Astronomers benefit from NEXPReS and GÉANT
Cambridge, UK | 30 October 2013
NEXPReS project improves radio astronomy techniques with GÉANT
After three years, the ground-breaking NEXPReS project finished in July this year. NEXPReS (Novel EXplorations Pushing Robust e-VLBI Services) has successfully helped the radio astronomy community and been at the forefront of trialling new advances in research networking technology, particularly in areas such as Bandwidth on Demand (BoD).
Begun in 2010, NEXPReS aimed to improve astronomical techniques by eliminating the distinction between traditional disk-based Very Long Baseline Interferometry (VLBI) and real-time electronic VLBI (e-VLBI) techniques.
VLBI uses multiple radio telescopes distributed across great distances to observe the same region of sky simultaneously. Data from each telescope is recorded on hard disks and then sent to a central supercomputer to correlate results to produce high resolution images.
e-VLBI replaces disks by streaming data across research networks to the same central correlator, delivering faster results and enabling real time observations of short-lived astronomical phenomena. However e-VLBI doesn’t allow for data to be re-correlated and relies on constant network connections.
Through new data caching, network storage, cloud correlation and bandwidth on demand techniques, NEXPReS's goal was to bring together the reliability and robustness of VLBI with the speed and flexibility of e-VLBI for every observation conducted by the European VLBI Network (EVN). Funded by the European Union under the Seventh Framework Programme (RI-261525), NEXPReS was made up of 15 partner institutes in eleven countries, coordinated by the Joint Institute for VLBI in Europe (JIVE). Networking partners in the project included DANTE, NORDUnet, PSNC and SURFnet.
Research networks such as GÉANT and its NREN partners have been a key part of the project's success. e-VLBI simply cannot be carried out without the power of research networks, as it relies on high speed, reliable connections between telescopes around Europe (and beyond) and JIVE in the Netherlands. As T. Charles Yun, NEXPReS project manager points out, long term collaboration has been vital, "It is important that R&E networks have cooperated with radio astronomy over long periods so that we can learn what technologies are coming and influence future work and participate in its development."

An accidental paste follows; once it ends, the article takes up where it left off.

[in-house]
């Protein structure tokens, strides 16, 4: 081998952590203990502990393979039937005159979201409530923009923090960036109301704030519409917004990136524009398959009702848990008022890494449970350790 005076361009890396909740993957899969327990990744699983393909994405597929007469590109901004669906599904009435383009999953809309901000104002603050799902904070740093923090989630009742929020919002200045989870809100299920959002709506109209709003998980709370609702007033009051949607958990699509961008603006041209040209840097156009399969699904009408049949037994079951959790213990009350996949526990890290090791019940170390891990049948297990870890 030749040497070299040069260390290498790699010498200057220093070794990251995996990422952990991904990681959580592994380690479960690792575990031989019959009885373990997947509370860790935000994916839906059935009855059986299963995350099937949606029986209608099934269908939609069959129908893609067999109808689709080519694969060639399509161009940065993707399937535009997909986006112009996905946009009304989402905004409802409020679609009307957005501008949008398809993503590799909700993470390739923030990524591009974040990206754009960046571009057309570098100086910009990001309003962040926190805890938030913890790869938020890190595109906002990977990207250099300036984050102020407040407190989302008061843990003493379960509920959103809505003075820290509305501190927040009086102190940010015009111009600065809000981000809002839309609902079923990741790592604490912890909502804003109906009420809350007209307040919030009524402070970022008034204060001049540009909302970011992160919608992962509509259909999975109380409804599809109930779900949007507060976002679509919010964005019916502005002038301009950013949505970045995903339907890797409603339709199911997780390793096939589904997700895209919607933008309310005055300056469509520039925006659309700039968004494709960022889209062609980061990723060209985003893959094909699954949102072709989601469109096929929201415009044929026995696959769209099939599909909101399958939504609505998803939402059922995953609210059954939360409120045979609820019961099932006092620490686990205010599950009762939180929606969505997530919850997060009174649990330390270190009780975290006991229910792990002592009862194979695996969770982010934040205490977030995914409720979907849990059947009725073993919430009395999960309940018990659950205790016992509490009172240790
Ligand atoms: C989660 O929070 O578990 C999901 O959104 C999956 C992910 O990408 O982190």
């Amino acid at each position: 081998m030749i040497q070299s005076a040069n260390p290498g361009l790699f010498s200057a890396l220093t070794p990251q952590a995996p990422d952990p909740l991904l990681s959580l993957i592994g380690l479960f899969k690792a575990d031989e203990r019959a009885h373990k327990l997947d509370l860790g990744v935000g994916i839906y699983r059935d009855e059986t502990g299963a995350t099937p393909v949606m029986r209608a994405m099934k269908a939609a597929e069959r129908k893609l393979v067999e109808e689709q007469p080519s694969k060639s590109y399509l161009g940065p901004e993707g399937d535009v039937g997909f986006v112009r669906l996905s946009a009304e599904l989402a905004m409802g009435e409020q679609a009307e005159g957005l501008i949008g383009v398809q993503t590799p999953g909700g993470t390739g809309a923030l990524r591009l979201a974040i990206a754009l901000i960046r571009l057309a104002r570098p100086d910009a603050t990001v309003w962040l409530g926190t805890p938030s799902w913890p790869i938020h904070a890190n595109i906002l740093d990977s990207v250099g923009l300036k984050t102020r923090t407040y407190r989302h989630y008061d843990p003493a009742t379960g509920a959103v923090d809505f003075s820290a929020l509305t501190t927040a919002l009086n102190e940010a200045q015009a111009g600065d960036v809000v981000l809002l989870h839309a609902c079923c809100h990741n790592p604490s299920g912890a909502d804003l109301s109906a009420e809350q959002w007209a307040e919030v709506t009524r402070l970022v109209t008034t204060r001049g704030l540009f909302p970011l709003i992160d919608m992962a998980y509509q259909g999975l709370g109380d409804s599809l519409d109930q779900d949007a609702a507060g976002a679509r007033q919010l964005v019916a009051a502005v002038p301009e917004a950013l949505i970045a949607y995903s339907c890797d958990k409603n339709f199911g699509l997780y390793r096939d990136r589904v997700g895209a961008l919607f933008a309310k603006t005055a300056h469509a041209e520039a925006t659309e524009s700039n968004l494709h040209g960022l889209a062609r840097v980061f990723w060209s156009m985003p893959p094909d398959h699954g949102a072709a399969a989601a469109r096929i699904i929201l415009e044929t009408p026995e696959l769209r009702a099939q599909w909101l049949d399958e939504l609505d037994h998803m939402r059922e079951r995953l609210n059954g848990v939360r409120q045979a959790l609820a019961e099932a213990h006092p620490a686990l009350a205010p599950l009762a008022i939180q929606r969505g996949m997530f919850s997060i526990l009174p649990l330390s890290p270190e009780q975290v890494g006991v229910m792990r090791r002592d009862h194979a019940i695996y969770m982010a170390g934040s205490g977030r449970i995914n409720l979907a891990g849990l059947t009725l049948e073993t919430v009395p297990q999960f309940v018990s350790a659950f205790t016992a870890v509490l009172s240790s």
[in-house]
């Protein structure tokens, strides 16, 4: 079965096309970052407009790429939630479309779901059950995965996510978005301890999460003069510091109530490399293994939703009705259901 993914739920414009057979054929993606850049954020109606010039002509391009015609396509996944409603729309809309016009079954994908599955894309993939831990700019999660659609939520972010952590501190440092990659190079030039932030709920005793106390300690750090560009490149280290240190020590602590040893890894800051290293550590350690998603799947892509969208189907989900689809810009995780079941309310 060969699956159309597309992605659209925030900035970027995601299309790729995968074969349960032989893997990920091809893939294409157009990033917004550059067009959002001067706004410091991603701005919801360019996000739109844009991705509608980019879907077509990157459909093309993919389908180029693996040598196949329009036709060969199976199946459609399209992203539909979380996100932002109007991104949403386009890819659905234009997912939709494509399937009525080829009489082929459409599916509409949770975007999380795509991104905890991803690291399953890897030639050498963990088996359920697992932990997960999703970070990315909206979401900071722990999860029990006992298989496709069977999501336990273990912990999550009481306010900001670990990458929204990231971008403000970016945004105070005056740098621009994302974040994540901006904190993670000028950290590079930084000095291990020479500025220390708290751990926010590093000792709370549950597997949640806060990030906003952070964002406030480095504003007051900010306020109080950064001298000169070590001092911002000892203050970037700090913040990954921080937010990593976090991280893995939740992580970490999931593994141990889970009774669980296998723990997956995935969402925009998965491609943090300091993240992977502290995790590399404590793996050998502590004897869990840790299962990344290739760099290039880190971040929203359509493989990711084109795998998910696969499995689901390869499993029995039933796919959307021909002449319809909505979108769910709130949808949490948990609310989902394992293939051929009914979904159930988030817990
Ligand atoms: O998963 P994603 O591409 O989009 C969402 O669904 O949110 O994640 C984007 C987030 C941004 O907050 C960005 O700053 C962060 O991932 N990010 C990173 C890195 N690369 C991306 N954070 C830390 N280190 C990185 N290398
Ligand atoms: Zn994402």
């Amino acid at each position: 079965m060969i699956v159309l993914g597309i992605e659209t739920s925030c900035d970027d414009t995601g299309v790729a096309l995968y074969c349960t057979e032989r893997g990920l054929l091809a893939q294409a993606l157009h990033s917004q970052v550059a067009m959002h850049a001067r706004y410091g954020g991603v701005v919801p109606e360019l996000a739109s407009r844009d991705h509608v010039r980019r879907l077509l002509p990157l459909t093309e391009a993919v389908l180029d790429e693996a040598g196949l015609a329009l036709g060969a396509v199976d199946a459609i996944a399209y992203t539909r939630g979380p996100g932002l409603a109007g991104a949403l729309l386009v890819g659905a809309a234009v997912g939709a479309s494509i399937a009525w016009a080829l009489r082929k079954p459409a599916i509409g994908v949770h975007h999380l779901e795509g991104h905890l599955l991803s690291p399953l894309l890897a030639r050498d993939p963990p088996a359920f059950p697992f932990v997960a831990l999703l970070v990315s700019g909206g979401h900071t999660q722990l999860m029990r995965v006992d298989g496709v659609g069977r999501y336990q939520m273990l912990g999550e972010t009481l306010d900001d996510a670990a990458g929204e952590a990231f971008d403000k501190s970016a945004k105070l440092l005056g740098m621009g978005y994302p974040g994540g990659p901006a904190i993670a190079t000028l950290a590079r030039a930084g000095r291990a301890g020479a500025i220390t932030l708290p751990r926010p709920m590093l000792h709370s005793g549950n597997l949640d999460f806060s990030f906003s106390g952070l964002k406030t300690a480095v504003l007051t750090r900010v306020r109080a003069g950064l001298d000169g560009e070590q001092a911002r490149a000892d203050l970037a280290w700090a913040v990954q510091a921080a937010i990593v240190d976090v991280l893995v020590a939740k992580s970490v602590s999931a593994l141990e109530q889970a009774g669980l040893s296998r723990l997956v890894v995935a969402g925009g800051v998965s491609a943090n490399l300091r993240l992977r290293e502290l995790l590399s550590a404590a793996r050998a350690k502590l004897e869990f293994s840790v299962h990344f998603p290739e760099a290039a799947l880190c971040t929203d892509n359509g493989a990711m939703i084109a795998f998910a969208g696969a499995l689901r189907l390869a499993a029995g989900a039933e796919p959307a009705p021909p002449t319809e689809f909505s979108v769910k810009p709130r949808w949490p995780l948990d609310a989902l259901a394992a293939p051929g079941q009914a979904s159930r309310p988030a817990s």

First use of NSI protocol
NEXPReS has been a pioneer in using Bandwidth on Demand (BoD) and was the first project to use the new Network Services Infrastructure (NSI) protocol. NSI provides a standardised interface, allowing users to quickly and easily create interoperable BoD services across multiple research networks.
Pathfinder for the Square Kilometre Array
Looking further ahead, the lessons learned from NEXPReS will inform the planned Square Kilometre Array (SKA), the world's largest and most sensitive radio telescope. Made up of thousands of linked radio wave receptors located in Australia and in Southern Africa, the SKA will create a telescope with a collecting area equivalent to a dish with an area of about one square kilometre and will generate enormous amounts of data to be analysed and shared amongst the global astronomy community. The work of NEXPReS will act as a pathfinder project for many areas of SKA, including distributed storage and bandwidth on demand.
Through close collaboration with research networks and astronomers NEXPReS has succeeded in providing the best of both worlds – the immediacy of e-VLBI and the stability of recorded VLBI, improving our ability to study the universe around us.
Re-published from CONNECT Issue 12.
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